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 SNFs Face Stricter Regs on Disposing of Hazardous Waste Pharmaceuticals

Legal experts say by mid-August skilled nursing facilities (SNFs) will have to address some major changes to how they dispose of hazardous waste pharmaceuticals after the Environmental Protection Agency (EPA) issued its final rule this past December that, among other things, bans the disposal of drugs down a drain or via a flushed toilet.

Jennifer Hilliard, an attorney in the health care practice of the law firm Arnall Golden Gregory tells Provider that the exact date for implementation of the new EPA management standards for hazardous waste materials awaits the rule’s publication in the Federal Register.

Delayed by the more than month-long government shutdown, the rule’s publication is likely to come this week, starting a six-month clock for when SNFs have to become experts on hazardous waste disposal, she says.

Hilliard notes, however, that most states have their own hazardous waste regulations in place, as authorized by EPA, so even though the new EPA rule is a federal rule, states will have to approve most of the provisions.

“But, one provision that will be effective as soon as the law goes into effect in August is the prohibition in putting hazardous waste pharmaceuticals down a drain. A facility cannot flush them down a drain anymore,” she says.

One possible way forward, away from the drain option that she says nobody thinks is a good idea, is to follow FDA recommendations that drugs be mixed with unpalatable materials, such as crushing them into kitty litter or coffee grounds.

In addition to how to react to the rule, advocates for SNFs say one major concern is the time frame question. Holly Harmon, associate vice president, quality and clinical affairs, American Health Care Association, says the short implementation window of six months is troubling.

Beyond the question of preparation time for such a major change, she says one good thing about the rule is that assisted living communities are not covered by the changes. “That is a positive, we are pleased to see that,” Harmon says.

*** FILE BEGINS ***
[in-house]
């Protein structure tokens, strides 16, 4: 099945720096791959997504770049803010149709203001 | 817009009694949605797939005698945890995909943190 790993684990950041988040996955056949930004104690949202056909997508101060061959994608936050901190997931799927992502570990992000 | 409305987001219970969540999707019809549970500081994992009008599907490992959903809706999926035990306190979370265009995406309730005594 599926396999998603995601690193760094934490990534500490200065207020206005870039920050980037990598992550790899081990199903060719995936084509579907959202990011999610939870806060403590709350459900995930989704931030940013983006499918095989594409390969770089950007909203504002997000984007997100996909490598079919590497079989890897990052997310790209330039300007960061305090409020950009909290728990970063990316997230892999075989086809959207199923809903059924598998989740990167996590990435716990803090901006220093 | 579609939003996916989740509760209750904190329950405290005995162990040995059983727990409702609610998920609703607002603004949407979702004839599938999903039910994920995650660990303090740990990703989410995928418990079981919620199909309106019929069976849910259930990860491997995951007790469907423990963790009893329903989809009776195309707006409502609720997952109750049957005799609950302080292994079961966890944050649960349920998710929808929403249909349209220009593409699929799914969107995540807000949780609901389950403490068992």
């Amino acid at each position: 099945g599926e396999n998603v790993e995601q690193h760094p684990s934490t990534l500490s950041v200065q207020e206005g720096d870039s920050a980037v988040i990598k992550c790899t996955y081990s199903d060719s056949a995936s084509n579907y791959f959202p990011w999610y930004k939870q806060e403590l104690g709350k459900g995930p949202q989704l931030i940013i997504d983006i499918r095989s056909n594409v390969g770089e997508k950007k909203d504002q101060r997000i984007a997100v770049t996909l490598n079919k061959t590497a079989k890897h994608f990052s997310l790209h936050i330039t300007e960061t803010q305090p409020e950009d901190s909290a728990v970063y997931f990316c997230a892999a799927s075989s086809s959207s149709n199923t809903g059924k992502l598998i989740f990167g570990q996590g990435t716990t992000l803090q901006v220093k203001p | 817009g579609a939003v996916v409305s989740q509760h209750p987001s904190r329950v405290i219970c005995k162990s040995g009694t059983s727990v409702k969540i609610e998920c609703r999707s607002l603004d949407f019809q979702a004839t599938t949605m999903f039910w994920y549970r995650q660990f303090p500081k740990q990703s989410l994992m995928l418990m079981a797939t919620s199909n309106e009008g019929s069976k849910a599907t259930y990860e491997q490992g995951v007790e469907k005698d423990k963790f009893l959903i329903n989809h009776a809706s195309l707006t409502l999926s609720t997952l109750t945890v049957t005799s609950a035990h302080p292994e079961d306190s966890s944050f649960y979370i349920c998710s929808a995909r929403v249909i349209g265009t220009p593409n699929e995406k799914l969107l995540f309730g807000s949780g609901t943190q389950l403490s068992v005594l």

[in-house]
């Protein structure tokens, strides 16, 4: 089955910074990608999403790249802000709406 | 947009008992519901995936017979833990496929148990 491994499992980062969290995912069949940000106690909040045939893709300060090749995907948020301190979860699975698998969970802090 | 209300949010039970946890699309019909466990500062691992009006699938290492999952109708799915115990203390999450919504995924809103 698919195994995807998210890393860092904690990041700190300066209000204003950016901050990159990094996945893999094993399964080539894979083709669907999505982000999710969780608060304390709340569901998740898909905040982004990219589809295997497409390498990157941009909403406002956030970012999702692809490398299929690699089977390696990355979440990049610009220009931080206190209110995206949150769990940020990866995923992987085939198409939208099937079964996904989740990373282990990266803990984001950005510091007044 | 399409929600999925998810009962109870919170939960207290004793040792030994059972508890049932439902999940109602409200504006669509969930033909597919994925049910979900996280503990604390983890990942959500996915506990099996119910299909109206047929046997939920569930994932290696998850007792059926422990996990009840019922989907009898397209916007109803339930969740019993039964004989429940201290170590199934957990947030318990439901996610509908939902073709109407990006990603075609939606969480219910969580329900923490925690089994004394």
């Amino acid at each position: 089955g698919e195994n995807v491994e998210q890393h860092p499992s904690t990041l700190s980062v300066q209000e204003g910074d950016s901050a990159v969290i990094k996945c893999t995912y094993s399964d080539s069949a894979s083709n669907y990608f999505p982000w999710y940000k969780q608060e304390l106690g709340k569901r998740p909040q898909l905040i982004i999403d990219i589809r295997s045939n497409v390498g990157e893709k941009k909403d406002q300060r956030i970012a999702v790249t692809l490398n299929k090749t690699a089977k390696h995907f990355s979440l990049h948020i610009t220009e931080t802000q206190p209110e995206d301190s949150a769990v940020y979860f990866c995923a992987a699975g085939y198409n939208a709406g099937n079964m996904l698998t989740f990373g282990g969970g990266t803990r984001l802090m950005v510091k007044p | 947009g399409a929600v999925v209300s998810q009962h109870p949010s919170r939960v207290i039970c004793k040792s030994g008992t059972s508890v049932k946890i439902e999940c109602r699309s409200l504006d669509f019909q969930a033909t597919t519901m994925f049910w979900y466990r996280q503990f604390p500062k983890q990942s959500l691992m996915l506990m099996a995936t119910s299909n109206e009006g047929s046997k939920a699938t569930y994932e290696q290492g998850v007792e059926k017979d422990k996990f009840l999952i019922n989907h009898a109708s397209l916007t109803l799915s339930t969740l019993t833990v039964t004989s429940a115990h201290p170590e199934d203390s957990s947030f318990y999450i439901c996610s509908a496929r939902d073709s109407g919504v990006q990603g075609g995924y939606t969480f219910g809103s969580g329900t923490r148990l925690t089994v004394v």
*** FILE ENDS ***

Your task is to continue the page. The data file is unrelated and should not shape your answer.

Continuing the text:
But for SNFs, EPA has put one more issue on their already crowded plates in terms of regulations. “While we do not yet know what the impact on operations will be, it can be a bit overwhelming given that the third phase of RoP [Requirements of Participation] takes effect in November, among other regulatory issues,” she says.

Then there is the cost. Although she has no knowledge of a cost estimate on facilities for meeting the new rules, attorney Hilliard assumes there will be upfront costs of some variety, notably on training staff, drafting policies and procedures for pharmaceutical and nonpharmaceutical waste, and how to handle the waste, likely through contracting with disposal companies.

“All of this is brand new because historically nursing facilities were treated as households for purposes of hazardous waste regulations,” she says. However, later EPA became concerned about it, “since in their eyes, nursing homes are more like hospitals than individual homes,” she says.

EPA changes have not been an overnight event, with Hilliard saying that a previous attempt came back in 2008 before being revived again in 2015.

“Frankly, I thought that this regulation was kind of buried at EPA and would not see the light of day, but sure enough in December the EPA administrator signed off on it and only because of shutdown has it not yet been published in the Federal Register,” she says.

 
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